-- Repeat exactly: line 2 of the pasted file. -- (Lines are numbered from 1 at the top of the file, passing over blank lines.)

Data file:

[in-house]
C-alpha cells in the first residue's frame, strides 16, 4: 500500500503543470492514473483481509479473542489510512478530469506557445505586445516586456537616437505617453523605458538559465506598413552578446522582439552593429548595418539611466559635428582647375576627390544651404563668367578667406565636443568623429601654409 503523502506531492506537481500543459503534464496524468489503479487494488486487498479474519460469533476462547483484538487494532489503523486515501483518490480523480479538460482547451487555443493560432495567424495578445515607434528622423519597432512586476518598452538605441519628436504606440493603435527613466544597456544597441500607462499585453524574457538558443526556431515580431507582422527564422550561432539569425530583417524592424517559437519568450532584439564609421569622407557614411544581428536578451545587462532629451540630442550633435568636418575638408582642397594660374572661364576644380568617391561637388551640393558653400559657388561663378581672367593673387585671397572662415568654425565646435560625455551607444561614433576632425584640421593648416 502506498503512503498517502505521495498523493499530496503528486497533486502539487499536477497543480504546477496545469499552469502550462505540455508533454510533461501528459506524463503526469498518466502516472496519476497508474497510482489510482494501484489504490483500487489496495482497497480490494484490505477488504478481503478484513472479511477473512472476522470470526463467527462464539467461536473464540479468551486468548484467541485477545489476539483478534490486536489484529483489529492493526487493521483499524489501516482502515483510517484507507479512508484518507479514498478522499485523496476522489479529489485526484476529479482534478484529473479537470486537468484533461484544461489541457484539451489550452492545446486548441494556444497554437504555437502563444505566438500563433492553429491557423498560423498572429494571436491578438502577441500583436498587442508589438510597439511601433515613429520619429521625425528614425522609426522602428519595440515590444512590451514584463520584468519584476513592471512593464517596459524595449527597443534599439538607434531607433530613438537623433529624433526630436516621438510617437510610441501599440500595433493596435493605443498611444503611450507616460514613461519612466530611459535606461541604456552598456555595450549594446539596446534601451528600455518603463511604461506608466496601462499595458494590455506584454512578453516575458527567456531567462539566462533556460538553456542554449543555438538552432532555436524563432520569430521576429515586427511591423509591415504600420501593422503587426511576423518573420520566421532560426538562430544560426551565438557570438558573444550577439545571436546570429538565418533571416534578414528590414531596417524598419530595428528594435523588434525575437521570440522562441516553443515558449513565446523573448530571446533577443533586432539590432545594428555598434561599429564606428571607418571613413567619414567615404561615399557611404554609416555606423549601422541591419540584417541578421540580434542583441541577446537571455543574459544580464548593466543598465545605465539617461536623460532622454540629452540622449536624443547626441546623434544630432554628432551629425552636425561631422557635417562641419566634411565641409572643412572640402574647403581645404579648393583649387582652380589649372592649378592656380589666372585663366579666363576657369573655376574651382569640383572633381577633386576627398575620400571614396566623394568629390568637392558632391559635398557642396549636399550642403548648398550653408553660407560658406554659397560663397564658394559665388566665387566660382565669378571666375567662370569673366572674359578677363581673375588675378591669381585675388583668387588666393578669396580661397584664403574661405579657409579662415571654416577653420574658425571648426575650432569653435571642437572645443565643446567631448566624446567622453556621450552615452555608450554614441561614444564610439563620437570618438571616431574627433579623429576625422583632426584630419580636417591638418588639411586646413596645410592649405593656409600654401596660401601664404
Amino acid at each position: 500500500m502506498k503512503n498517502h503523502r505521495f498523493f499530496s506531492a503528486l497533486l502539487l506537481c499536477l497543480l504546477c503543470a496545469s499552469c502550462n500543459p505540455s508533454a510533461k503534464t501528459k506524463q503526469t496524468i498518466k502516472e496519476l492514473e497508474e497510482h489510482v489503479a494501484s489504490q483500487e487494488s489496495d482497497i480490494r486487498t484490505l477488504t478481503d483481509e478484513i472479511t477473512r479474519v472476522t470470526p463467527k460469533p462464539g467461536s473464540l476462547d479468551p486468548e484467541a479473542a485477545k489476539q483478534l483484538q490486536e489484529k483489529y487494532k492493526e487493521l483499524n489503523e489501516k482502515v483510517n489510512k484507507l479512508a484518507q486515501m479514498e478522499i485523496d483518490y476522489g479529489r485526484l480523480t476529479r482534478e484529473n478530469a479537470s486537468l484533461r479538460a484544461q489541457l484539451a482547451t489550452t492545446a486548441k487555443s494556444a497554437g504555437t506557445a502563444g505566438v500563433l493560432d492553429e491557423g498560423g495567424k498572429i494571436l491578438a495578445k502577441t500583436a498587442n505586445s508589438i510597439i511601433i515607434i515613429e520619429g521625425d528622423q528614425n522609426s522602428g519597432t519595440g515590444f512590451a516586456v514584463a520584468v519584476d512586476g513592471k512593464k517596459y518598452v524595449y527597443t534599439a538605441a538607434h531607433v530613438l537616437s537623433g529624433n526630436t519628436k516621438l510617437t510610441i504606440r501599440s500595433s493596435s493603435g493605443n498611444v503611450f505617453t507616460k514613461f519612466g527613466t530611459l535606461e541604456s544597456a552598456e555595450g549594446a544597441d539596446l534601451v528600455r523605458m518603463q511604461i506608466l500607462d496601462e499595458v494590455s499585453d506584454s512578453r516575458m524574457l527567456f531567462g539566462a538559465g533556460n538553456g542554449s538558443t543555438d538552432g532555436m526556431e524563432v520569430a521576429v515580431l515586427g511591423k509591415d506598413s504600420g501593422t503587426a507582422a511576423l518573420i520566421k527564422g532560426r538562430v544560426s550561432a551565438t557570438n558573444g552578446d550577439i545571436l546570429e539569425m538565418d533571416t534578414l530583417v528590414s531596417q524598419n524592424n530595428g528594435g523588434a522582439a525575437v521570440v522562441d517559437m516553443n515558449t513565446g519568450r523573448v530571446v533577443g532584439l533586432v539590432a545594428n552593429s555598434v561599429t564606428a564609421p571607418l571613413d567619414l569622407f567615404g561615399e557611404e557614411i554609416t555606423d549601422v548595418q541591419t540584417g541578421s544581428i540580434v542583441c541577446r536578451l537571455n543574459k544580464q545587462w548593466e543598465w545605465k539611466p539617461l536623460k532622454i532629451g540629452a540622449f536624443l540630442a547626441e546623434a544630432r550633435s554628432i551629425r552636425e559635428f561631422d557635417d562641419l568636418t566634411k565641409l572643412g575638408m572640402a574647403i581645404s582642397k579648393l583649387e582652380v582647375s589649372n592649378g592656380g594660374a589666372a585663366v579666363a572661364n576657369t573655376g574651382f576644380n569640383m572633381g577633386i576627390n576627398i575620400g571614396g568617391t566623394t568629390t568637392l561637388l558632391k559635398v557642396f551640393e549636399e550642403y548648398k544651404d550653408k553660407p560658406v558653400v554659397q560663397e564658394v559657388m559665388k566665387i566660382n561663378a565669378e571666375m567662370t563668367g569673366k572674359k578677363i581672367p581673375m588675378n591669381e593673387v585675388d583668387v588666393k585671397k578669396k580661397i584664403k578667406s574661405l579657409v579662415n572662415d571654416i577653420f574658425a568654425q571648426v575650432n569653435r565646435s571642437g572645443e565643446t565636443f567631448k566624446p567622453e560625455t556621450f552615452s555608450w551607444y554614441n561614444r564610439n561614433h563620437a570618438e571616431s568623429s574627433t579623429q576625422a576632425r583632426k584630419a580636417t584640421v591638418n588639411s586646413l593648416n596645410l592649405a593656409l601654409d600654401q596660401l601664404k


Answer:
C-alpha cells in the first residue's frame, strides 16, 4: 500500500503543470492514473483481509479473542489510512478530469506557445505586445516586456537616437505617453523605458538559465506598413552578446522582439552593429548595418539611466559635428582647375576627390544651404563668367578667406565636443568623429601654409 503523502506531492506537481500543459503534464496524468489503479487494488486487498479474519460469533476462547483484538487494532489503523486515501483518490480523480479538460482547451487555443493560432495567424495578445515607434528622423519597432512586476518598452538605441519628436504606440493603435527613466544597456544597441500607462499585453524574457538558443526556431515580431507582422527564422550561432539569425530583417524592424517559437519568450532584439564609421569622407557614411544581428536578451545587462532629451540630442550633435568636418575638408582642397594660374572661364576644380568617391561637388551640393558653400559657388561663378581672367593673387585671397572662415568654425565646435560625455551607444561614433576632425584640421593648416 502506498503512503498517502505521495498523493499530496503528486497533486502539487499536477497543480504546477496545469499552469502550462505540455508533454510533461501528459506524463503526469498518466502516472496519476497508474497510482489510482494501484489504490483500487489496495482497497480490494484490505477488504478481503478484513472479511477473512472476522470470526463467527462464539467461536473464540479468551486468548484467541485477545489476539483478534490486536489484529483489529492493526487493521483499524489501516482502515483510517484507507479512508484518507479514498478522499485523496476522489479529489485526484476529479482534478484529473479537470486537468484533461484544461489541457484539451489550452492545446486548441494556444497554437504555437502563444505566438500563433492553429491557423498560423498572429494571436491578438502577441500583436498587442508589438510597439511601433515613429520619429521625425528614425522609426522602428519595440515590444512590451514584463520584468519584476513592471512593464517596459524595449527597443534599439538607434531607433530613438537623433529624433526630436516621438510617437510610441501599440500595433493596435493605443498611444503611450507616460514613461519612466530611459535606461541604456552598456555595450549594446539596446534601451528600455518603463511604461506608466496601462499595458494590455506584454512578453516575458527567456531567462539566462533556460538553456542554449543555438538552432532555436524563432520569430521576429515586427511591423509591415504600420501593422503587426511576423518573420520566421532560426538562430544560426551565438557570438558573444550577439545571436546570429538565418533571416534578414528590414531596417524598419530595428528594435523588434525575437521570440522562441516553443515558449513565446523573448530571446533577443533586432539590432545594428555598434561599429564606428571607418571613413567619414567615404561615399557611404554609416555606423549601422541591419540584417541578421540580434542583441541577446537571455543574459544580464548593466543598465545605465539617461536623460532622454540629452540622449536624443547626441546623434544630432554628432551629425552636425561631422557635417562641419566634411565641409572643412572640402574647403581645404579648393583649387582652380589649372592649378592656380589666372585663366579666363576657369573655376574651382569640383572633381577633386576627398575620400571614396566623394568629390568637392558632391559635398557642396549636399550642403548648398550653408553660407560658406554659397560663397564658394559665388566665387566660382565669378571666375567662370569673366572674359578677363581673375588675378591669381585675388583668387588666393578669396580661397584664403574661405579657409579662415571654416577653420574658425571648426575650432569653435571642437572645443565643446567631448566624446567622453556621450552615452555608450554614441561614444564610439563620437570618438571616431574627433579623429576625422583632426584630419580636417591638418588639411586646413596645410592649405593656409600654401596660401601664404